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Report Reveals Sequester's Impact on Community Health Centers and Underserved Populations

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According to a recent analysis, community health centers and residents of medically underserved areas will be hard hit by federal budget cuts through sequestration.

The report released Monday as part of a collaborative study between the Geiger Gibson Program in Community Health Policy, part of the School of Public Health and Health Services at George Washington University, and the RCHN Community Health Foundation, reveals that due to federal budget cuts through sequestration, the nation’s 1,200 community health programs will lose $120 million in funding.

The loss come from two main areas – a 5.1 percent cut will be made to federal grant programs that support community health centers, and cuts will also be made to the federal Health Center Fund. The Health Center fund was created in the Affordable Care Act to improve access to primary health care.

Feygele Jacobs, Executive Vice President at the RCHN Community Health Foundation, said that the cuts will have their deepest impact on community health centers in rural areas and that deal with many patients who have limited transportation or low income...

“Health centers typically tried to have expanded hours and expanded services that really meet the needs of their population but they are less likely to be able to do that effectively with these kinds of cuts, and I think that this is really going to effect the most disenfranchised communities.”

Jacobs said that younger families or older patients in rural areas could find it more difficult to find readily available treatment.

But Dr. Peter Shin, an author of the report, and research director at George Washington University, said that the cuts will do more than cause accessibility problems…

“Obvsiously health centers are at risk of having to reduce access or capactit but at the same time when there are cuts to other programs what you’re going to see is probably greater increases in emergency care use and readmissions and this sort of might become an economic snowball effect.”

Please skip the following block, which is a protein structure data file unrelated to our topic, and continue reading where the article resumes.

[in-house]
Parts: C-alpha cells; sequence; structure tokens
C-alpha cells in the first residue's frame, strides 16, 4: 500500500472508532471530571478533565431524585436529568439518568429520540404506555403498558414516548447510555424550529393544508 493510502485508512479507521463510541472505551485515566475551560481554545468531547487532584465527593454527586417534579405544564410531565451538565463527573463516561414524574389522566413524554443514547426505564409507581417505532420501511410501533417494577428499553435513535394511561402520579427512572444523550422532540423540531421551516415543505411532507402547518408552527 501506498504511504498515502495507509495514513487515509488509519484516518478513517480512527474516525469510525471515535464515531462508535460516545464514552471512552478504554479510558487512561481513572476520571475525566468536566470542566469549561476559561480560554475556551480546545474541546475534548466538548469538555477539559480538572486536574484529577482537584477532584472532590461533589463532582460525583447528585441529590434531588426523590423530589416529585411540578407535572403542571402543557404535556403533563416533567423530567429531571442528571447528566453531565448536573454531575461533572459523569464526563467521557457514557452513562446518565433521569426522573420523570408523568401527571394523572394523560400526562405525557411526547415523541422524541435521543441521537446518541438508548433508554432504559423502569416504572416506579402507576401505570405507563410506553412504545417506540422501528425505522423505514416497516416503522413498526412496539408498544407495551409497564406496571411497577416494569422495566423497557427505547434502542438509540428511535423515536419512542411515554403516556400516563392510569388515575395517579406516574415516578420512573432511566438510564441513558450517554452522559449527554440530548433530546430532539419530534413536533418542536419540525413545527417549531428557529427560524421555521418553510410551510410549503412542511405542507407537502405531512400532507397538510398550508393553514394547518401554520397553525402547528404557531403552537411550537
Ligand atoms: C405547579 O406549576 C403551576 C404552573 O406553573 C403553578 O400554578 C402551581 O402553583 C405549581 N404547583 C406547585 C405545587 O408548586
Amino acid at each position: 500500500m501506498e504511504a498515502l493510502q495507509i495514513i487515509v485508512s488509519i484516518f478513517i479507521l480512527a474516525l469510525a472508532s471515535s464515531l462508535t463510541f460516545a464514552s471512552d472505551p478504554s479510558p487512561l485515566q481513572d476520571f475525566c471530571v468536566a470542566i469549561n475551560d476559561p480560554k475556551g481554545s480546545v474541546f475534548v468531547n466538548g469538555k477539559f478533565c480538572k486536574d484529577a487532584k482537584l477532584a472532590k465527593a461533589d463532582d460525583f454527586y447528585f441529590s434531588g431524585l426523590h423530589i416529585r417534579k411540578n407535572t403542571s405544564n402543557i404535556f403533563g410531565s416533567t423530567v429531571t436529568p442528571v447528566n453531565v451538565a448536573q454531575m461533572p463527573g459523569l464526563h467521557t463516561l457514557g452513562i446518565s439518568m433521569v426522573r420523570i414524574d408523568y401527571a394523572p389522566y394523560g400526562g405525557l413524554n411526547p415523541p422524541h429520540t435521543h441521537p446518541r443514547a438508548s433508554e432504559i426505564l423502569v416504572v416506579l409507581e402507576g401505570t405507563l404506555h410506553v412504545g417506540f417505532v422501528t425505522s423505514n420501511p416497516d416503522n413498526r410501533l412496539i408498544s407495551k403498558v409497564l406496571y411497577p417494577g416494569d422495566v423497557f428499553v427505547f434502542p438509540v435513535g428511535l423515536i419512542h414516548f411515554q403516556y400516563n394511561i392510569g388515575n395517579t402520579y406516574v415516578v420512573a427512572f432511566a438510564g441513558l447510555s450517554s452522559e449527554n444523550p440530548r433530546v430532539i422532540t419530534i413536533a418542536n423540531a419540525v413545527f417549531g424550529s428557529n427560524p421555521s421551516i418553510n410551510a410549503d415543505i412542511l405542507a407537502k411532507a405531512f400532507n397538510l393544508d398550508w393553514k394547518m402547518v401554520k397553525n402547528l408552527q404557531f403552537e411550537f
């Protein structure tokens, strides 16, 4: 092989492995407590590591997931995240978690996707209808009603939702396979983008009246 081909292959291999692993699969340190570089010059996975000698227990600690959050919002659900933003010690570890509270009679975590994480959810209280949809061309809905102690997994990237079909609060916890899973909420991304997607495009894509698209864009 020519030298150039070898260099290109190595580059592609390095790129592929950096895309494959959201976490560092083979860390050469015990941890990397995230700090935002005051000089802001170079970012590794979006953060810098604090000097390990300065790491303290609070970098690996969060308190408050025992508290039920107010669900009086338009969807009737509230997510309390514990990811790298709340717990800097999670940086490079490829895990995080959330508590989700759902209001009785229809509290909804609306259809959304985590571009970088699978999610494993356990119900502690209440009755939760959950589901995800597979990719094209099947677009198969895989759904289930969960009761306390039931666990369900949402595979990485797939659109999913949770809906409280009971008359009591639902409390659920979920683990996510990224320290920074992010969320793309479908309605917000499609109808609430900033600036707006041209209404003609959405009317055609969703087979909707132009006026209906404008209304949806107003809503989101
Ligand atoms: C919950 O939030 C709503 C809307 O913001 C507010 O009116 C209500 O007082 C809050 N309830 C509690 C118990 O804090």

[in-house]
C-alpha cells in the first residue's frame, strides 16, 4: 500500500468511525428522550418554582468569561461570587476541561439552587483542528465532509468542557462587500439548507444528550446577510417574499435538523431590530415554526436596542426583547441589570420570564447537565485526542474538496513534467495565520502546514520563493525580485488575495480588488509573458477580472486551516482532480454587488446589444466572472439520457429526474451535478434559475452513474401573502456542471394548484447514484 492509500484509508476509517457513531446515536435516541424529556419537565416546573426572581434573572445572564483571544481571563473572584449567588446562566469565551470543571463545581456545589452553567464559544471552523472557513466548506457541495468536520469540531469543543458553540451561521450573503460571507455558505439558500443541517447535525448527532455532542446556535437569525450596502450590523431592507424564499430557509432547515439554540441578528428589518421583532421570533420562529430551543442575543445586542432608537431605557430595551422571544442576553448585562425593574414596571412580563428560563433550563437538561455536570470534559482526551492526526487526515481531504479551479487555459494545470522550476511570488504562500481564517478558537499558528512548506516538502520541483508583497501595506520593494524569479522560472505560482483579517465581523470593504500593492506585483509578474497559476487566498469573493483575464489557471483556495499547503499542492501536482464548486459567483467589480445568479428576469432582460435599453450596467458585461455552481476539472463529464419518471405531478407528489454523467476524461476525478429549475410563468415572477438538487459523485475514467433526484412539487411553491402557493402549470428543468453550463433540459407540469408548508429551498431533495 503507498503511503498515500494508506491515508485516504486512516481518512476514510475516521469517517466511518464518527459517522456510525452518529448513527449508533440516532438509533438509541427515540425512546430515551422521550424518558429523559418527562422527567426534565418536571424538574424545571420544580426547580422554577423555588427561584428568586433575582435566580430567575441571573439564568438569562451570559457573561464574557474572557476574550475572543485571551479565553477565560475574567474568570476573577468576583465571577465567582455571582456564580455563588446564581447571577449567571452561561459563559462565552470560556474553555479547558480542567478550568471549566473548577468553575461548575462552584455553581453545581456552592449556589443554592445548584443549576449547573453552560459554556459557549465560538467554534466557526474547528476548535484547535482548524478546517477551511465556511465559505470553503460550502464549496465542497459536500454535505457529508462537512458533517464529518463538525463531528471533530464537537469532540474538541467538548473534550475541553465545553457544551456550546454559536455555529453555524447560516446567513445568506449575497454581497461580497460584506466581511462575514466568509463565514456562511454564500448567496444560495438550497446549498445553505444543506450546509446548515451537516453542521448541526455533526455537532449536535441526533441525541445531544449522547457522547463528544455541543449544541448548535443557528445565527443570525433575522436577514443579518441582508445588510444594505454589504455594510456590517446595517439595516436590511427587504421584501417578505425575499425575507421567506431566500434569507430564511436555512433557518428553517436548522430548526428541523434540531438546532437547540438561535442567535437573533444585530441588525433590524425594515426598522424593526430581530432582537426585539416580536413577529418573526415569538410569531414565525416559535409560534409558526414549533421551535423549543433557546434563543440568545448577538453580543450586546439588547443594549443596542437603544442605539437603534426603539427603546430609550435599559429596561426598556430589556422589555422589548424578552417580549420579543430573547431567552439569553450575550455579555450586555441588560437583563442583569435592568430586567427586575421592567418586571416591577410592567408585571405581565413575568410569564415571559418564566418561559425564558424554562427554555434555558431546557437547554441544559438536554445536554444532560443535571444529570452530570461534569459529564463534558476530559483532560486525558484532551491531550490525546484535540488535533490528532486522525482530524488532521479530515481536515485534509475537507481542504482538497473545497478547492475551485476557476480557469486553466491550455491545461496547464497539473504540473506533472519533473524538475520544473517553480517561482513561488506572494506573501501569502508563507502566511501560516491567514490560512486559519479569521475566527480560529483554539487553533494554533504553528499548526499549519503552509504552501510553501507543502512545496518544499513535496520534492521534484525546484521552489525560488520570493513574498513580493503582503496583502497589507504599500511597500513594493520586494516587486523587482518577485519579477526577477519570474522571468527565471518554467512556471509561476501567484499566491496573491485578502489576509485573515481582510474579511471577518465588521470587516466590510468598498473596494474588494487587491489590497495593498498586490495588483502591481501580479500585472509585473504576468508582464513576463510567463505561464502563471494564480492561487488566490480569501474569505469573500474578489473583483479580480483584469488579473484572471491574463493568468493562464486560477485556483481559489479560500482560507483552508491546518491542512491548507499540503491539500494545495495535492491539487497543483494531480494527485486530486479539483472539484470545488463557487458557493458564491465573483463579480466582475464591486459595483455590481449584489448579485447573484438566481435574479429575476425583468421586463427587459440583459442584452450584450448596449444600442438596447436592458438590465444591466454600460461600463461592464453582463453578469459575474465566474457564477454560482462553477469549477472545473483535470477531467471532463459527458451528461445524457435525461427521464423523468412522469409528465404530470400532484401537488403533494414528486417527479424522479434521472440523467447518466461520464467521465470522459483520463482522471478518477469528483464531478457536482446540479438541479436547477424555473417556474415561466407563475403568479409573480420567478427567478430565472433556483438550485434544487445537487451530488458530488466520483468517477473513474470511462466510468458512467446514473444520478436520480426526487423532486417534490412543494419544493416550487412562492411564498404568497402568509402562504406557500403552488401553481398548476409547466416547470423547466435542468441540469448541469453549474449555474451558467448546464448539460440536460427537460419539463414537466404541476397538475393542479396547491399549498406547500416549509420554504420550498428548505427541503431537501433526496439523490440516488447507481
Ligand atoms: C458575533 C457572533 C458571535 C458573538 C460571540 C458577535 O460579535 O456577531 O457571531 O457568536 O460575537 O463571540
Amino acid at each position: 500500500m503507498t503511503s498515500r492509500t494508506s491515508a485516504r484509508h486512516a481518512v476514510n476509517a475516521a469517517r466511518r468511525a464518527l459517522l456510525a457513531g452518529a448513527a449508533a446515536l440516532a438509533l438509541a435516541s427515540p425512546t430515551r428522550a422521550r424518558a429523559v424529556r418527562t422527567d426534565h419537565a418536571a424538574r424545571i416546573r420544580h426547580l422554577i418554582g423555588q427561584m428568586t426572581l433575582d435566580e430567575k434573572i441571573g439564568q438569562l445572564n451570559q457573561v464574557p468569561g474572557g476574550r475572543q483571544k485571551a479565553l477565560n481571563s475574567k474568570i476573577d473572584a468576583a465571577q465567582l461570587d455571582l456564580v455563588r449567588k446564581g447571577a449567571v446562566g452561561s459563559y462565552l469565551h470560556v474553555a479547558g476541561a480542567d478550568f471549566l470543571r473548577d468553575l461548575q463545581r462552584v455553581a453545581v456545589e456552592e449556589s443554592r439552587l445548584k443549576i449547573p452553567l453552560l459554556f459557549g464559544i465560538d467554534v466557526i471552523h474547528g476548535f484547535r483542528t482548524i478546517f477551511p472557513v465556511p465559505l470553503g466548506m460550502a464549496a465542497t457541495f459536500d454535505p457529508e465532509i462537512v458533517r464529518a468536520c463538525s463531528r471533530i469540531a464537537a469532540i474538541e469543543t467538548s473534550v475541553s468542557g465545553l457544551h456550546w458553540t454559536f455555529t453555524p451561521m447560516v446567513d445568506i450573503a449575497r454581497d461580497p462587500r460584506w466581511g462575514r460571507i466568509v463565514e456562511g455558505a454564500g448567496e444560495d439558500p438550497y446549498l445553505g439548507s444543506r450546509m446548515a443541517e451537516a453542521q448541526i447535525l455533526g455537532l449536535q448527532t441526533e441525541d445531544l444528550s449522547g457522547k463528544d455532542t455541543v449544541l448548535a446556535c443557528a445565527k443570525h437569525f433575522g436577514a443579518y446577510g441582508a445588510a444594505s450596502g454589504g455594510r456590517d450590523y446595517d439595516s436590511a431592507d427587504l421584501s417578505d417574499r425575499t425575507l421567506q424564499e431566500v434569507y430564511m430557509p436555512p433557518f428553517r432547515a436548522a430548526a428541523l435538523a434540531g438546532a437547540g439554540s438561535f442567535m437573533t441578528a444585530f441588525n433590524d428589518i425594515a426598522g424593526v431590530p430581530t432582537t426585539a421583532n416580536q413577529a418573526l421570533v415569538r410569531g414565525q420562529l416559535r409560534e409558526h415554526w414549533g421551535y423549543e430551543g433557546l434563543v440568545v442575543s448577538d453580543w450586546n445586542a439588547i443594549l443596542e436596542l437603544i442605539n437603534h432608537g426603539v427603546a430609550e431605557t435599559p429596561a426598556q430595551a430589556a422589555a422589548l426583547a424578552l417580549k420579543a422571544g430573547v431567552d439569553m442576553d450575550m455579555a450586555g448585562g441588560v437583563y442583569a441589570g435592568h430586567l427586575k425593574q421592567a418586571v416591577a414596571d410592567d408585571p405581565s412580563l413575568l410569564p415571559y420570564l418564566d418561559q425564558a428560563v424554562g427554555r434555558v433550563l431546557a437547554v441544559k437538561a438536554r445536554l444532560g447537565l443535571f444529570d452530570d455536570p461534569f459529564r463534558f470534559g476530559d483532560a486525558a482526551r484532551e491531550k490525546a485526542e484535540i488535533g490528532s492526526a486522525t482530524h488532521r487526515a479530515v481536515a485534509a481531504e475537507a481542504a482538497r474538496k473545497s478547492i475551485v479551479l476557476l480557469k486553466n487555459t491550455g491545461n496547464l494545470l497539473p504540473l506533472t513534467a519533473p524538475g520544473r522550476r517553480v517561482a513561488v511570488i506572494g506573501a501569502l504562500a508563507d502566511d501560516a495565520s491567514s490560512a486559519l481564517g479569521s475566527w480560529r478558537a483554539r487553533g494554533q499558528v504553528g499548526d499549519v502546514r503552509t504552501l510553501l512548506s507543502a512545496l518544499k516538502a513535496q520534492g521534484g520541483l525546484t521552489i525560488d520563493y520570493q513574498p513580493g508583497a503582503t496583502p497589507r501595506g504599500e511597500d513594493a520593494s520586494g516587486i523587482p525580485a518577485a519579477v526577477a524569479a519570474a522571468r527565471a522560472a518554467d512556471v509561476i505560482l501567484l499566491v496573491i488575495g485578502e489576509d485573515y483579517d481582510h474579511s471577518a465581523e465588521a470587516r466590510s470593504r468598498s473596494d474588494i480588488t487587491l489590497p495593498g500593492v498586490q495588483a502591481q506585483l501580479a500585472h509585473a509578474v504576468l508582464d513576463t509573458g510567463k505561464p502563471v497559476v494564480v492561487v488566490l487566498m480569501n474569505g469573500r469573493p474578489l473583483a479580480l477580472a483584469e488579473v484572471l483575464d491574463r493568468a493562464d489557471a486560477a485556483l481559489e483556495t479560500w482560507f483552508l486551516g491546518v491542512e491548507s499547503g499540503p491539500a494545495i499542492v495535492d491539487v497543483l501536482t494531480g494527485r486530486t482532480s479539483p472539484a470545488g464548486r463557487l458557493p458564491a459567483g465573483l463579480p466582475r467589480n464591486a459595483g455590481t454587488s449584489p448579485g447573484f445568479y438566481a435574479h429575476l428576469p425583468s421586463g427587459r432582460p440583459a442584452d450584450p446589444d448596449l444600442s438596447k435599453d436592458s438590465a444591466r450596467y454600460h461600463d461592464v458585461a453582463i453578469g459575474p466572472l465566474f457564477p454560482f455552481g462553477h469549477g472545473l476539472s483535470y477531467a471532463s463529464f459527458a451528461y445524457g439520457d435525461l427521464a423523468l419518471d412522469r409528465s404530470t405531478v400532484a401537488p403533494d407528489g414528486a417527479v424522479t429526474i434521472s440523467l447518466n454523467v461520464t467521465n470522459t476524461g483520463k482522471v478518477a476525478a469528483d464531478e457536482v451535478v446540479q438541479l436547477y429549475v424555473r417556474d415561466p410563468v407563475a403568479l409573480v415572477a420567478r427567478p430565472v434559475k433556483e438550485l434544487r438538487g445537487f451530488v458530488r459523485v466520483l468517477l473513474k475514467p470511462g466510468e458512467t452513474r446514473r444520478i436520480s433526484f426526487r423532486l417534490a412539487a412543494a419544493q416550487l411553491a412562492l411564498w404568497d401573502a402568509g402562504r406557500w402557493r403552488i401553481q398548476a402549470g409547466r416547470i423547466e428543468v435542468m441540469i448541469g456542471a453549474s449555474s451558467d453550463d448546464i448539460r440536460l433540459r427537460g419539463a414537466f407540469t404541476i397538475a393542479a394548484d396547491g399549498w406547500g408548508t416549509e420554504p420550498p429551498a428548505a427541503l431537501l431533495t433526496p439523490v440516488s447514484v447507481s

A snowball effect that burdens other areas of the health care system.

As a result of the sequester, the analysis reports that community health centers across the country may see 3 million fewer patients than expected in 2013,  they may lose $230 million in third party revenues, and a significant loss of clinical personnel. The report says that a $120 million cut means 450 physicians, 300 dentists, 900 nurses and aides, or 90 mental health providers.

Bryan Ayars, CEO of Community Health Programs, which operates in the Berkshire County communities of Lee, Great Barrington and Pittsfield, says that the cuts come at a time where health centers are already working to comply with a changing regulatory environment at both the state and federal level…

“…and in the midst of that our safety net is being pulled out from under us with the expectations that we continue to provide services at the same level to the same number of people and more…”

Ayars said Community Health Programs may lose $100,000 a year of the $1.8 million it receives in federal health support.

And Feygele Jacobs noted that even if the funding were restored, because the cuts are coming mid-year, health centers making adjustments to staffing and hours today, may lose ground in the long term…

“…and it takes a long time to restore that, so even if funding were to be restored, that means that over the longer term it’s much harder to put back in place what we have today.”

To see the full report click here.

Lucas Willard is a news reporter and host at WAMC Northeast Public Radio, which he joined in 2011. He produces and hosts The Best of Our Knowledge and WAMC Listening Party.
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